Rebel Yell: The Violence, Passion and Redemption of Stonewall Jackson
S. C. Gywnne
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From the author of the prizewinning New York Times bestseller Empire of the Summer Moon comes a thrilling account of how Civil War general Thomas “Stonewall” Jackson became a great and tragic American hero.
Stonewall Jackson has long been a figure of legend and romance. As much as any person in the Confederate pantheon, even Robert E. Lee, he embodies the romantic Southern notion of the virtuous lost cause. Jackson is also considered, without argument, one of our country’s greatest military figures. His brilliance at the art of war tied Abraham Lincoln and the Union high command in knots and threatened the ultimate success of the Union armies. Jackson’s strategic innovations shattered the conventional wisdom of how war was waged; he was so far ahead of his time that his techniques would be studied generations into the future.
In April 1862 Jackson was merely another Confederate general in an army fighting what seemed to be a losing cause. By June he had engineered perhaps the greatest military campaign in American history and was one of the most famous men in the Western world. He had, moreover, given the Confederate cause what it had recently lacked—hope—and struck fear into the hearts of the Union.
Rebel Yell is written with the swiftly vivid narrative that is Gwynne’s hallmark and is rich with battle lore, biographical detail, and intense conflict between historical figures. Gwynne delves deep into Jackson’s private life, including the loss of his young beloved first wife and his regimented personal habits. It traces Jackson’s brilliant twenty-four-month career in the Civil War, the period that encompasses his rise from obscurity to fame and legend; his stunning effect on the course of the war itself; and his tragic death, which caused both North and South to grieve the loss of a remarkable American hero.
especially, had panicked and fled at the sight of Confederate cavalry, leaving several dozen wagons in the ditch. At 11:15 Steuart’s courier caught up with Jackson with news of what they had seen. Banks was indeed marching north, wagon train and all. But just where was his main force? Determined to find out, Jackson split his army, leaving Ewell in place north of Nineveh—merely ten miles from Winchester—and backtracking with his own division through Cedarville and then onward to the valley pike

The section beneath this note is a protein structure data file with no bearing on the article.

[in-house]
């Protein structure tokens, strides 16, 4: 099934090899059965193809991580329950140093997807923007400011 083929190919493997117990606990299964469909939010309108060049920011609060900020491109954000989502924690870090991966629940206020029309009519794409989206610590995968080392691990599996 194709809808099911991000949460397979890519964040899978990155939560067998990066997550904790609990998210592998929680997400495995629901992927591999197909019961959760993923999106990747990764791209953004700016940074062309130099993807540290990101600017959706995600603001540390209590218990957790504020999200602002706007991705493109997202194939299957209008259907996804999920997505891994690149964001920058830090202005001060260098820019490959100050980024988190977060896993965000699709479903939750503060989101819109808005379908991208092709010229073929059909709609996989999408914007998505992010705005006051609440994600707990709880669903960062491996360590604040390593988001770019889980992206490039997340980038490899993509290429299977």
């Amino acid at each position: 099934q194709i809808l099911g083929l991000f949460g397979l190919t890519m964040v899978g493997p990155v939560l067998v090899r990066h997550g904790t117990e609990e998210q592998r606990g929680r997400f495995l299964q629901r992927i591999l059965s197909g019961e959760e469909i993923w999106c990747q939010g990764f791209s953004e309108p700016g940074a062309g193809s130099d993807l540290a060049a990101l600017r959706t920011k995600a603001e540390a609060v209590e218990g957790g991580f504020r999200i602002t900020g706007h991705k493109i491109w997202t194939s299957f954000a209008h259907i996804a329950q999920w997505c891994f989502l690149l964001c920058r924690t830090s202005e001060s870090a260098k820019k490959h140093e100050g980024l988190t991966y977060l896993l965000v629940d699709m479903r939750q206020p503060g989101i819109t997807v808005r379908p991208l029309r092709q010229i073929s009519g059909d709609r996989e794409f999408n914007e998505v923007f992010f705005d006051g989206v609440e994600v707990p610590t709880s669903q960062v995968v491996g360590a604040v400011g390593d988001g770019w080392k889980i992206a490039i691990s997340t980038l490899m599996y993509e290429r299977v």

camps, wearing his faded blue VMI uniform and a beaten-up cadet cap that he pulled down so far over his nose that it obscured the upper part of his face. “The Old Dominion must be sadly deficient in military men, if this is the best she can do,” wrote one newspaper correspondent who spent some time with him. “He is nothing like a commanding officer.”3 Jackson, meanwhile, felt exactly like a commanding officer. This was what he had wanted, and he believed without any doubt that he was equal to
had seen, and expressed his surprise at “the ease with which [the enemy] had been driven back to Chancellorsville,” as Fitzhugh Lee remembered the conversation.20 Jackson believed that Hooker would withdraw by morning. Lee had a different idea. As he saw it, Hooker’s quick retreat simply meant that he wanted to fight a defensive battle. Instead of withdrawing, he was digging in, and daring Lee to attack. Lee was right, as it turned out, and he fully intended to oblige his adversary. The question
George B. McClellan, pp. 127–128. 13. McClellan to his wife, Mary Ellen McClellan, July 27, 1861, in ibid., p. 70. 14. McClellan to his wife, July 30, 1861, in ibid., p. 71. 15. McClellan letters to his wife, October 2, 7, 10; November 2, 17, 1861; selection of quotes comes from James McPherson, Battle Cry of Freedom, p. 364. 16. Letter from McClellan to his wife, November 2, 1861, in Sears, Civil War Papers. 17. Ethan Rafuse, McClellan’s War: The Failure of Moderation in the Struggle for
soon saw the flags wigwagging from the Van Pelt station, and focused his field glasses to receive the message. But as he did so something strange happened. Somewhere off in the lush, green distance several miles northwest of the Van Pelt house, he saw a “little flash of light . . . a faint gleam, indescribably quick.”9 Though the flash was gone in an instant, he knew immediately that he had seen something very specific, as he put it, “the reflection of the morning sun from a brass field piece.”